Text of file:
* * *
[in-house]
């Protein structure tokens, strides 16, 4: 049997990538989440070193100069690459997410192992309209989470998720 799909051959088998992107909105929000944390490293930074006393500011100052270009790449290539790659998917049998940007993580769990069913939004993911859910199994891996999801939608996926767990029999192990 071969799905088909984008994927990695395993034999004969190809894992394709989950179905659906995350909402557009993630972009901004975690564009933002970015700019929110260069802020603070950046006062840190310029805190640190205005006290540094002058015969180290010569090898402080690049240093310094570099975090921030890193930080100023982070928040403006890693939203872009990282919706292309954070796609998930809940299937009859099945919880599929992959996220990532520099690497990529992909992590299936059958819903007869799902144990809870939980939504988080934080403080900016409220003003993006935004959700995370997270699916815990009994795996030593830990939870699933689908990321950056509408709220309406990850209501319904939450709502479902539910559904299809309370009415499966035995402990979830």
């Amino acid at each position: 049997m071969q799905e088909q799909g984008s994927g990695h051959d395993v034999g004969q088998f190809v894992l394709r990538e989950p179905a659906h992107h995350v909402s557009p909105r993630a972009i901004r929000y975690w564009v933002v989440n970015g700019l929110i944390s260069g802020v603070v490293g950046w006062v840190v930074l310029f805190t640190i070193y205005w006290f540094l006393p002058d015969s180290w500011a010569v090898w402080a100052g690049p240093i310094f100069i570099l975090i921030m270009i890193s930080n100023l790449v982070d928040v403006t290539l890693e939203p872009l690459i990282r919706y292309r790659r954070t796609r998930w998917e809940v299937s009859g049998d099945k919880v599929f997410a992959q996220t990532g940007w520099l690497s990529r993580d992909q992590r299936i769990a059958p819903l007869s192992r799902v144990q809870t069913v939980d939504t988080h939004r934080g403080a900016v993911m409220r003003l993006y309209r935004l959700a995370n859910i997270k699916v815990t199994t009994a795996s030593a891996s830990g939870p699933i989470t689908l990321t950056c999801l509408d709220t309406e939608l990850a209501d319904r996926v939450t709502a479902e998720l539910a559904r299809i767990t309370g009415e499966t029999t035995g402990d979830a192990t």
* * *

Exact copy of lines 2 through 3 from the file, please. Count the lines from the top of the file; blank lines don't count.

């Protein structure tokens, strides 16, 4: 049997990538989440070193100069690459997410192992309209989470998720 799909051959088998992107909105929000944390490293930074006393500011100052270009790449290539790659998917049998940007993580769990069913939004993911859910199994891996999801939608996926767990029999192990 071969799905088909984008994927990695395993034999004969190809894992394709989950179905659906995350909402557009993630972009901004975690564009933002970015700019929110260069802020603070950046006062840190310029805190640190205005006290540094002058015969180290010569090898402080690049240093310094570099975090921030890193930080100023982070928040403006890693939203872009990282919706292309954070796609998930809940299937009859099945919880599929992959996220990532520099690497990529992909992590299936059958819903007869799902144990809870939980939504988080934080403080900016409220003003993006935004959700995370997270699916815990009994795996030593830990939870699933689908990321950056509408709220309406990850209501319904939450709502479902539910559904299809309370009415499966035995402990979830």
């Amino acid at each position: 049997m071969q799905e088909q799909g984008s994927g990695h051959d395993v034999g004969q088998f190809v894992l394709r990538e989950p179905a659906h992107h995350v909402s557009p909105r993630a972009i901004r929000y975690w564009v933002v989440n970015g700019l929110i944390s260069g802020v603070v490293g950046w006062v840190v930074l310029f805190t640190i070193y205005w006290f540094l006393p002058d015969s180290w500011a010569v090898w402080a100052g690049p240093i310094f100069i570099l975090i921030m270009i890193s930080n100023l790449v982070d928040v403006t290539l890693e939203p872009l690459i990282r919706y292309r790659r954070t796609r998930w998917e809940v299937s009859g049998d099945k919880v599929f997410a992959q996220t990532g940007w520099l690497s990529r993580d992909q992590r299936i769990a059958p819903l007869s192992r799902v144990q809870t069913v939980d939504t988080h939004r934080g403080a900016v993911m409220r003003l993006y309209r935004l959700a995370n859910i997270k699916v815990t199994t009994a795996s030593a891996s830990g939870p699933i989470t689908l990321t950056c999801l509408d709220t309406e939608l990850a209501d319904r996926v939450t709502a479902e998720l539910a559904r299809i767990t309370g009415e499966t029999t035995g402990d979830a192990t």